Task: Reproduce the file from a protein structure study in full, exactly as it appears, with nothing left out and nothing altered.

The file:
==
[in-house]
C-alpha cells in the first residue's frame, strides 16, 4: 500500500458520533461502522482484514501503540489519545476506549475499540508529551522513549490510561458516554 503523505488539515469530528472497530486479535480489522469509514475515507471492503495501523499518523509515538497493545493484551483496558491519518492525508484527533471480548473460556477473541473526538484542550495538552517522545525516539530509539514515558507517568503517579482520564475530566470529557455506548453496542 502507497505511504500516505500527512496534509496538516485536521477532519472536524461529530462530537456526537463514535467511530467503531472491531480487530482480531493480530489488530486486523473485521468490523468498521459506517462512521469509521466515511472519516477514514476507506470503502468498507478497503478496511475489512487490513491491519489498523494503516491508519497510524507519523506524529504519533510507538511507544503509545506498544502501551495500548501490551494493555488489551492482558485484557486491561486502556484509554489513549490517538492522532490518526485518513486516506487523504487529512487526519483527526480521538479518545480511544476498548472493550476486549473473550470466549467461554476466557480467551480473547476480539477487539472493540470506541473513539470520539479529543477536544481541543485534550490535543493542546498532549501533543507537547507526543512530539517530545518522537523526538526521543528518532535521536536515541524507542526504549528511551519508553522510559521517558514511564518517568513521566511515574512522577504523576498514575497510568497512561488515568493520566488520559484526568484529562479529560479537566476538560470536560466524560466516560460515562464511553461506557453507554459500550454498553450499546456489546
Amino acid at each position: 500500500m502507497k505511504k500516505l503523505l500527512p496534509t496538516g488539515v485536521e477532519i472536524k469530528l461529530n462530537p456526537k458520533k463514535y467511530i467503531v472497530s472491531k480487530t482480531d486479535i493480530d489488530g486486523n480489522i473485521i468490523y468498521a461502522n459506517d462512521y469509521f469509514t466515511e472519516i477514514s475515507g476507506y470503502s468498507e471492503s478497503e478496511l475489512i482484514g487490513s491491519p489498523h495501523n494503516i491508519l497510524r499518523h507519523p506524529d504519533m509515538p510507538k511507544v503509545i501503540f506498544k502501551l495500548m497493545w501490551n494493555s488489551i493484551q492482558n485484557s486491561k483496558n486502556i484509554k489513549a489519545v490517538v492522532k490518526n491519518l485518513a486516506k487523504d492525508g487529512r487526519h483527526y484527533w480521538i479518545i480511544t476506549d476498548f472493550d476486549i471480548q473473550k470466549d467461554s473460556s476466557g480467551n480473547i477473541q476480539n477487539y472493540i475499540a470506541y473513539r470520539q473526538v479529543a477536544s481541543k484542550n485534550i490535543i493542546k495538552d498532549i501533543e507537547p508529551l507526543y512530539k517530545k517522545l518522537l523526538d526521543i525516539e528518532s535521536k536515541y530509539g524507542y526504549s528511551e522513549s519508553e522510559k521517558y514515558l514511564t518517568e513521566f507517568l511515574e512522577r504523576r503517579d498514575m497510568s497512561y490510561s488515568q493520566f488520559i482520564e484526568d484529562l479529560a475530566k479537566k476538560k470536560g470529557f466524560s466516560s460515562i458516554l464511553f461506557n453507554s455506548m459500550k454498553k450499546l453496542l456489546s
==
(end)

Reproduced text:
[in-house]
C-alpha cells in the first residue's frame, strides 16, 4: 500500500458520533461502522482484514501503540489519545476506549475499540508529551522513549490510561458516554 503523505488539515469530528472497530486479535480489522469509514475515507471492503495501523499518523509515538497493545493484551483496558491519518492525508484527533471480548473460556477473541473526538484542550495538552517522545525516539530509539514515558507517568503517579482520564475530566470529557455506548453496542 502507497505511504500516505500527512496534509496538516485536521477532519472536524461529530462530537456526537463514535467511530467503531472491531480487530482480531493480530489488530486486523473485521468490523468498521459506517462512521469509521466515511472519516477514514476507506470503502468498507478497503478496511475489512487490513491491519489498523494503516491508519497510524507519523506524529504519533510507538511507544503509545506498544502501551495500548501490551494493555488489551492482558485484557486491561486502556484509554489513549490517538492522532490518526485518513486516506487523504487529512487526519483527526480521538479518545480511544476498548472493550476486549473473550470466549467461554476466557480467551480473547476480539477487539472493540470506541473513539470520539479529543477536544481541543485534550490535543493542546498532549501533543507537547507526543512530539517530545518522537523526538526521543528518532535521536536515541524507542526504549528511551519508553522510559521517558514511564518517568513521566511515574512522577504523576498514575497510568497512561488515568493520566488520559484526568484529562479529560479537566476538560470536560466524560466516560460515562464511553461506557453507554459500550454498553450499546456489546
Amino acid at each position: 500500500m502507497k505511504k500516505l503523505l500527512p496534509t496538516g488539515v485536521e477532519i472536524k469530528l461529530n462530537p456526537k458520533k463514535y467511530i467503531v472497530s472491531k480487530t482480531d486479535i493480530d489488530g486486523n480489522i473485521i468490523y468498521a461502522n459506517d462512521y469509521f469509514t466515511e472519516i477514514s475515507g476507506y470503502s468498507e471492503s478497503e478496511l475489512i482484514g487490513s491491519p489498523h495501523n494503516i491508519l497510524r499518523h507519523p506524529d504519533m509515538p510507538k511507544v503509545i501503540f506498544k502501551l495500548m497493545w501490551n494493555s488489551i493484551q492482558n485484557s486491561k483496558n486502556i484509554k489513549a489519545v490517538v492522532k490518526n491519518l485518513a486516506k487523504d492525508g487529512r487526519h483527526y484527533w480521538i479518545i480511544t476506549d476498548f472493550d476486549i471480548q473473550k470466549d467461554s473460556s476466557g480467551n480473547i477473541q476480539n477487539y472493540i475499540a470506541y473513539r470520539q473526538v479529543a477536544s481541543k484542550n485534550i490535543i493542546k495538552d498532549i501533543e507537547p508529551l507526543y512530539k517530545k517522545l518522537l523526538d526521543i525516539e528518532s535521536k536515541y530509539g524507542y526504549s528511551e522513549s519508553e522510559k521517558y514515558l514511564t518517568e513521566f507517568l511515574e512522577r504523576r503517579d498514575m497510568s497512561y490510561s488515568q493520566f488520559i482520564e484526568d484529562l479529560a475530566k479537566k476538560k470536560g470529557f466524560s466516560s460515562i458516554l464511553f461506557n453507554s455506548m459500550k454498553k450499546l453496542l456489546s